Used Durst 138S or a New Zone VIgreenspun.com : LUSENET : Large format photography : One Thread
I am in the process of shopping around for an enlarger to do my 5x7 work with. I've come across a used (advertised as in excellent condition)Durst 138S with all the necessary condensers, no lens board and no lens, but a three lens turret. I am also considering a new Zone VI with a VC head, which I suspect may end up costing a bit more than the used Durst, or close to the same once I pay a huge amount of money for shipping the Durst.
Does anyone have any opinions on which would be the wiser choice, the used Durst 138S or a new Zone VI? Are there any other options for 5X7 that I'm missing as I am new to large format? Thanks to everyone for your help and input!!!!
-- Steve (email@example.com), February 13, 2002
I had a Zone VI VC setup and sold it. It was OK for 4x5, but with only blue & green light, I had trouble fo"cussing" smaller formats. You should realize that you are wasting 95% of the light on a 5x7 diffusion head when printing 35mm, which explains why the image was so dim. Also, the bellows didn't compress enough to make very large enlargements from smaller formats.
So I can recommend the Zone VI for 4x5, and it would likely be fine for 5x7, but don't expect it to handle all formats equally well. And, at least for the way I work, it had some drawbacks. The VC light source, though, was just fine.
On the other hand, I wanted to tighten the focussing mechanism because it was slipping a little, and couldn't get any real support out of Calumet.
I've always liked working with Durst products, so I suggest you check it out. If reasonably priced, I'd probably opt for it.
I saw a used Beseler 57 (kind of like a 45 on steroids) at my local photo store. It looked OK, so you might keep your eye's peeled for one of those.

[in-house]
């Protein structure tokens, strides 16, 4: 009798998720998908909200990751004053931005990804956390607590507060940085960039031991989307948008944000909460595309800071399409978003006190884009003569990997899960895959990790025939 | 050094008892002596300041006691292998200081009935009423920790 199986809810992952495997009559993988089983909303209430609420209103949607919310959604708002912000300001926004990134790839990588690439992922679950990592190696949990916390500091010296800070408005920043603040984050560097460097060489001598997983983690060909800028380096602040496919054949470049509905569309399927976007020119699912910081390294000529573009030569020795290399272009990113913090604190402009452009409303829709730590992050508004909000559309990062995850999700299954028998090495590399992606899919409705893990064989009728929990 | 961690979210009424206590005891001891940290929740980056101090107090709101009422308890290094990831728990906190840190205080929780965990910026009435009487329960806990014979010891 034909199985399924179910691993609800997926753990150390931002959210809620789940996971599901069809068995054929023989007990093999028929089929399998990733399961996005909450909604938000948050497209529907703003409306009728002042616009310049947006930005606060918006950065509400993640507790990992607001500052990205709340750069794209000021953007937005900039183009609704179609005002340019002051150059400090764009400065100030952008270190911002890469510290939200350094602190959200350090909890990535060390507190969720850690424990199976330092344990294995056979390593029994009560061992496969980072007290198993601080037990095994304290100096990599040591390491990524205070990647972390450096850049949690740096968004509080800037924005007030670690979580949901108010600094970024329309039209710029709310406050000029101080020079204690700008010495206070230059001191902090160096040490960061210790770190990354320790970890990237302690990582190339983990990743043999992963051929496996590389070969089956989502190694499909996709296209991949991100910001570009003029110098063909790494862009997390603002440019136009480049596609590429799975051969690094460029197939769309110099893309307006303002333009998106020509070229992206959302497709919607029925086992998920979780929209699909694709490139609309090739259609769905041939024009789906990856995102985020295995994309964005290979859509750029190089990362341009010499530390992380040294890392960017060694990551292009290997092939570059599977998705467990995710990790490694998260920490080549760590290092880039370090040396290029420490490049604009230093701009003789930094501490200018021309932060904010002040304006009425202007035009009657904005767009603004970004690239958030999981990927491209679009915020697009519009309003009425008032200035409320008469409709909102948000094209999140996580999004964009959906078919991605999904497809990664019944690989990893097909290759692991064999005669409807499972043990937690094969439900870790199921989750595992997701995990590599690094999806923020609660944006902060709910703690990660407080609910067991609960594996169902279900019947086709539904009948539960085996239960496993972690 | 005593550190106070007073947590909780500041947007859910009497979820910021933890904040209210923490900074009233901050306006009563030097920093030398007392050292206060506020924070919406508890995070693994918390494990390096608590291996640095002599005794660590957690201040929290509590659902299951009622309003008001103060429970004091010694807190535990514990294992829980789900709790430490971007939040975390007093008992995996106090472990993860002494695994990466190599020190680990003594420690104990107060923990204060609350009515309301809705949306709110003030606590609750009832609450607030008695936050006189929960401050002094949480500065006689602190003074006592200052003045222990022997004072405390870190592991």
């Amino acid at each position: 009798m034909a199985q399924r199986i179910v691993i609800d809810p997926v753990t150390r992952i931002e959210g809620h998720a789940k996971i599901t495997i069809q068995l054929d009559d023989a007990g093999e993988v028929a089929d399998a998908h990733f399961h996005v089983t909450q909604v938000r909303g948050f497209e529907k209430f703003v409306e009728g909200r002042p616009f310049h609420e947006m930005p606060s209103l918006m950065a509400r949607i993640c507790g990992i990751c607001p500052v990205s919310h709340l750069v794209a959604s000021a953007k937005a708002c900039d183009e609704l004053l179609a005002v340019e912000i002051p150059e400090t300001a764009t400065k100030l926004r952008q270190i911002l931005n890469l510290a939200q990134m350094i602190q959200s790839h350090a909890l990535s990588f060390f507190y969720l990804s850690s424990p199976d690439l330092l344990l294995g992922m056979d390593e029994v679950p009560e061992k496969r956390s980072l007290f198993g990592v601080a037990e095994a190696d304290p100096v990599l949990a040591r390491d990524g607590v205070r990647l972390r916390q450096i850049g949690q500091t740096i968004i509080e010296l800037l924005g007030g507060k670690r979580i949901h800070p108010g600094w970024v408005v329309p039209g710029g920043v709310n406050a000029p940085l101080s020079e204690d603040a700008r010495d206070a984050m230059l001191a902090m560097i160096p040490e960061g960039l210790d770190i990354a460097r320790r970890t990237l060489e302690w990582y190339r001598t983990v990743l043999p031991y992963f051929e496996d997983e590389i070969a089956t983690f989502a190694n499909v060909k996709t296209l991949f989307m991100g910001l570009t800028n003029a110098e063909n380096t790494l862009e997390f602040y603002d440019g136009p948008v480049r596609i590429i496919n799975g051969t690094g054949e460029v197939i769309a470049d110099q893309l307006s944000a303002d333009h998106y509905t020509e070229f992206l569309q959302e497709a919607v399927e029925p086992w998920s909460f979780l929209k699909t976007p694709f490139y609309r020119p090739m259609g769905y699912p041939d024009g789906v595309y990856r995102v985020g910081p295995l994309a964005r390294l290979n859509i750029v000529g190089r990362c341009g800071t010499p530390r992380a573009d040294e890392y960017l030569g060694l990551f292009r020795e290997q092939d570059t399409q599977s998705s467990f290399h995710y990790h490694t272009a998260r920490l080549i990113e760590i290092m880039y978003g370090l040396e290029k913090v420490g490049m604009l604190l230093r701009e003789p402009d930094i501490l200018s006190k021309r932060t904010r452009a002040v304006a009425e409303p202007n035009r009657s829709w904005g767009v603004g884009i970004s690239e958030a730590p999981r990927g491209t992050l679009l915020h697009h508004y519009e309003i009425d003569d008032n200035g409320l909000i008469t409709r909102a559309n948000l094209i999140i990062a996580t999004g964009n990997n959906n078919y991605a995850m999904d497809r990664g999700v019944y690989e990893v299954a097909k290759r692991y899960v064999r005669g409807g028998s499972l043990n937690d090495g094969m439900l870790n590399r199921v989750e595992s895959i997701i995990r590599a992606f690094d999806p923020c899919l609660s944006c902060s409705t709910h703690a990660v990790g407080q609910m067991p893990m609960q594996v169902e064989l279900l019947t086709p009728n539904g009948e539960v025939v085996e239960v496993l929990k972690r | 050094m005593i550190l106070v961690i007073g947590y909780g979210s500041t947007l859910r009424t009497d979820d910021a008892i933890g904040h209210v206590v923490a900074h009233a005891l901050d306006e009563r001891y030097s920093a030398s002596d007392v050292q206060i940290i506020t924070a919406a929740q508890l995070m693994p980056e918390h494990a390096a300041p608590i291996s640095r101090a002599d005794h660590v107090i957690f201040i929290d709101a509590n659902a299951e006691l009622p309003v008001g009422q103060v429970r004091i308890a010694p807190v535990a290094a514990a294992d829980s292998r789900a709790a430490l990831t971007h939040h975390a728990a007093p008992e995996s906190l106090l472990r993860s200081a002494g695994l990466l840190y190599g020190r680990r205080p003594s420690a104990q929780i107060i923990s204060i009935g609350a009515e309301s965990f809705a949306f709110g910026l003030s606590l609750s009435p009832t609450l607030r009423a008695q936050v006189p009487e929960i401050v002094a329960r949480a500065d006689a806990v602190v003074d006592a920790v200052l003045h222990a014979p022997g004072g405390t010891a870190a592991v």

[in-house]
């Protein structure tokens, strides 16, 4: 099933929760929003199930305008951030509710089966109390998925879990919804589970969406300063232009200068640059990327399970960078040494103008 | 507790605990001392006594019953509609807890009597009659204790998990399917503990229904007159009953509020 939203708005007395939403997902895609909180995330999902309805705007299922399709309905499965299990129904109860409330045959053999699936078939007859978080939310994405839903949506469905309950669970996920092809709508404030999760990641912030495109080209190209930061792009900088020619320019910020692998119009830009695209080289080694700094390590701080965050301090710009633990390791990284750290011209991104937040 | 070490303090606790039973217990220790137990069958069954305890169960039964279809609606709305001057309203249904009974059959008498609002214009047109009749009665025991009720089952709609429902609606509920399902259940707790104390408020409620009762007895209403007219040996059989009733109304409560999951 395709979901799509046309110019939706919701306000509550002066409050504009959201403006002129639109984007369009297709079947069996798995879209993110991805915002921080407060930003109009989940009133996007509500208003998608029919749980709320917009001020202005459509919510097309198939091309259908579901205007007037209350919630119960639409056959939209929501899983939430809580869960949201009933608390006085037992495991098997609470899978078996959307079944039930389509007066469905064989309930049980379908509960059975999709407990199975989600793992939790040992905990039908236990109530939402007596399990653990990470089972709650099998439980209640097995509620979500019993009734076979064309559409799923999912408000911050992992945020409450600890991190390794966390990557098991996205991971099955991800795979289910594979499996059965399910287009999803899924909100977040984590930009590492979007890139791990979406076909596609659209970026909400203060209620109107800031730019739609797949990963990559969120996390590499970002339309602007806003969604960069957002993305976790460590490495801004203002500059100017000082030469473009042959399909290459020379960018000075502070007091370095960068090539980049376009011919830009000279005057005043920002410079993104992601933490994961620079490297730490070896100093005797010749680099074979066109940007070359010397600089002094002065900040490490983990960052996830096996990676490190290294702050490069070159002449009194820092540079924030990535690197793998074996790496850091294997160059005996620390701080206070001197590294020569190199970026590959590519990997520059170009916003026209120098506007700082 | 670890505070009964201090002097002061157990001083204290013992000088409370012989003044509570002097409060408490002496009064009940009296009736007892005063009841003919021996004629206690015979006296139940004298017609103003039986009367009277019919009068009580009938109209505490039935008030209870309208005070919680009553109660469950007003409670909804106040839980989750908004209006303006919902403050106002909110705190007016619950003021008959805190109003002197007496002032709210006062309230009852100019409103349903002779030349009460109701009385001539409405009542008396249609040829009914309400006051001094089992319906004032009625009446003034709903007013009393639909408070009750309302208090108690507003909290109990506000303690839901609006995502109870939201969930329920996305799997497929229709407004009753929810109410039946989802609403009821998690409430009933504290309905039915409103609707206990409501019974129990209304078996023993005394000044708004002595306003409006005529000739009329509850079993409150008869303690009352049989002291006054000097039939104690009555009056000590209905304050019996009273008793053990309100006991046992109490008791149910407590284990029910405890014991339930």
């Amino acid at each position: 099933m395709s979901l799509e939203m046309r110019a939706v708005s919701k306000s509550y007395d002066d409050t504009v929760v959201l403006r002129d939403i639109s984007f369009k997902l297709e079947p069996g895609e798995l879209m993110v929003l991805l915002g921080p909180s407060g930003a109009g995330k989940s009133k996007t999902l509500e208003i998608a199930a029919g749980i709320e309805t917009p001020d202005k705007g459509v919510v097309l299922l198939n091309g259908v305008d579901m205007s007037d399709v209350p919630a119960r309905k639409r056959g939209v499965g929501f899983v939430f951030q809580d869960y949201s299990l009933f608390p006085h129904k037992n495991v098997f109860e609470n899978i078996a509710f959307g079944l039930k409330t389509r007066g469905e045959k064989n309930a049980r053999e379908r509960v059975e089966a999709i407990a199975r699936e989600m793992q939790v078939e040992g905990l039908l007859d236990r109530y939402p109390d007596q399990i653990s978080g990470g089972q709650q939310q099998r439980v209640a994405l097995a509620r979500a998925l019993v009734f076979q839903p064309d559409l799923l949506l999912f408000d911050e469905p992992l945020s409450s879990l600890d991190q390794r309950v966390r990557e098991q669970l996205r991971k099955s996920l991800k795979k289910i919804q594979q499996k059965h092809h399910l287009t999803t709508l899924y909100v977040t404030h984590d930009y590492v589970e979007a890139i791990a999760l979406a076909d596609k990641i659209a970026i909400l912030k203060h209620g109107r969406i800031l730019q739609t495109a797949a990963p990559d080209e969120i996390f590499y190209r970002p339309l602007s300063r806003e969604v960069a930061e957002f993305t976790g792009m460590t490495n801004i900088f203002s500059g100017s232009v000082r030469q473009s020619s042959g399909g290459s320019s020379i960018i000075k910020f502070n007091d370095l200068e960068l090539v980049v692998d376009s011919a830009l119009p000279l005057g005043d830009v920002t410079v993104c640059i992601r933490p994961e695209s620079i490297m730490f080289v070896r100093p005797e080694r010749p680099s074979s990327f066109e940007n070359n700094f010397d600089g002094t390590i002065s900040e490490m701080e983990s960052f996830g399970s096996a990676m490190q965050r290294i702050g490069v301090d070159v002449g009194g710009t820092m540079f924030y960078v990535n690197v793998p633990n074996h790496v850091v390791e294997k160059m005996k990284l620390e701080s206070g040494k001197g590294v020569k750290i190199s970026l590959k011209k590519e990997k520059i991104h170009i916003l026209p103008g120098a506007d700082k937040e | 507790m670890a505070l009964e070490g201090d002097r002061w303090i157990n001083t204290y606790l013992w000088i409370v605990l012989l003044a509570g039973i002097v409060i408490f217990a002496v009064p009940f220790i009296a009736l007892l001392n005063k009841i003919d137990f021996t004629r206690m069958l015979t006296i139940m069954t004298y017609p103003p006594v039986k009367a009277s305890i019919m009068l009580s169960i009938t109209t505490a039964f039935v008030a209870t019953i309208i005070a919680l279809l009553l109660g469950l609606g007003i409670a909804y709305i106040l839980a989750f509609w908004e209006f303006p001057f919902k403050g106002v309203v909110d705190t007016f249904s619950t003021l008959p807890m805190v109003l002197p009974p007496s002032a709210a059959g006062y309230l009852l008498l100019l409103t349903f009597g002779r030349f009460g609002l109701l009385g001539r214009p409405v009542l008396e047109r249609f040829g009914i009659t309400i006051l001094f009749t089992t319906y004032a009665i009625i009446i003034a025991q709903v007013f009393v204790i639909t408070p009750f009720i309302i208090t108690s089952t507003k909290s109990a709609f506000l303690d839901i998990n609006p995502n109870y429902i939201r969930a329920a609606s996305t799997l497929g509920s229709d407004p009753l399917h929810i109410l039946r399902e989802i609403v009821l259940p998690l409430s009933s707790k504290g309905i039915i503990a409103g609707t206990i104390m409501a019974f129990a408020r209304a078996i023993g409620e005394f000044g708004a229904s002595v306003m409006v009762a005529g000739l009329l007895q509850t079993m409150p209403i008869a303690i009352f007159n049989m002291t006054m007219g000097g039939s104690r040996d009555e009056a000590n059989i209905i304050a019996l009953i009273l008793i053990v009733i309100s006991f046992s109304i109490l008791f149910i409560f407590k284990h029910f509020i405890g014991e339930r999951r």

-- Charlie Strack (firstname.lastname@example.org), February 13, 2002.
Holy Cow, this one is a no brainer. THE DURST.
Durst enlargers are unquestionably what the real serious folks use. I asked many before I acquired my two Durst enlargers. All you would have to do is take a look at each and it is over. Durst are heavy, over engineered precision instruments for which you will need some space to use them as they are tall standing units. Nothing against Zone VI, but they are simply not in the same league. Be thankful that the Durst enlargers are becoming available as they were expensive as hell when they were imported from Italy and would cost a small fortune to replicate today. Good Luck!
-- Michael Kadillak (email@example.com), February 14, 2002.
I have a Zone VI type 1 enlarger, and I like it a lot for 4x5 on down. I'll offer my input in bullet form:
>> If interested in 5x7 B&W, DO NOT get the Type 1. It doesn't cover. Get the current Type 2. If buying used, the Type 1 has one column to the negative stage, and the type 2 has two columns to the negative stage.
>> With the Zone VI Beseler (yes, Beseler) adaptor, I was easily able to adapt a D2V Omega condenser head to my Zone VI. (I prefer condenser for smaller negatives.)
>> Also with the Beseler adaptor, color is possible for 4x5 on down. Nothing available in color for 5x7, however. (i.e. Beseler color heads.) You will need the Aristo Beseler adaptor.
>> Current Zone VI 8x10 B&W heads will fit either the Type 1 or Type 2 enlarger, regardless of what Calumet might say. I have the 8x10 head, and with a very minor change in procedure, it fits great on my Type 1.
>> For diffuse lighting on smaller negatives, consider getting a high- intensity Aristo. I've heard the Type 1 5x7 heads don't have enough light for smaller negatives. (Long exposure times.) Type 1 heads are brighter, but I've not tried to use my Type 1 head on smaller negatives.
>> Zone VI can be used as a counter top enlarger, if one purchases the base. It's an excellent base, very sturdy. But, reinforcing the top to the wall is always a good idea.
>> Zone VI heads for the current Type 2 enlargers are oversized. You do know need to worry about light falloff.
I don't know too much about the Durst, but would offer the following:
>> I know that one can't use them as a counter top.
>> Not sure if one can adapt an 8x10 to them, if that's of interest.
>> I'm pretty sure that one can obtain any possible combination of heads, light sources to obtain 5x7 on down for color or black and white, condenser or diffusion. So, that's a plus.
>> Dursts can be found for reasonable prices, since a lot of labs are getting rid of high grade enlargers and opting for digital.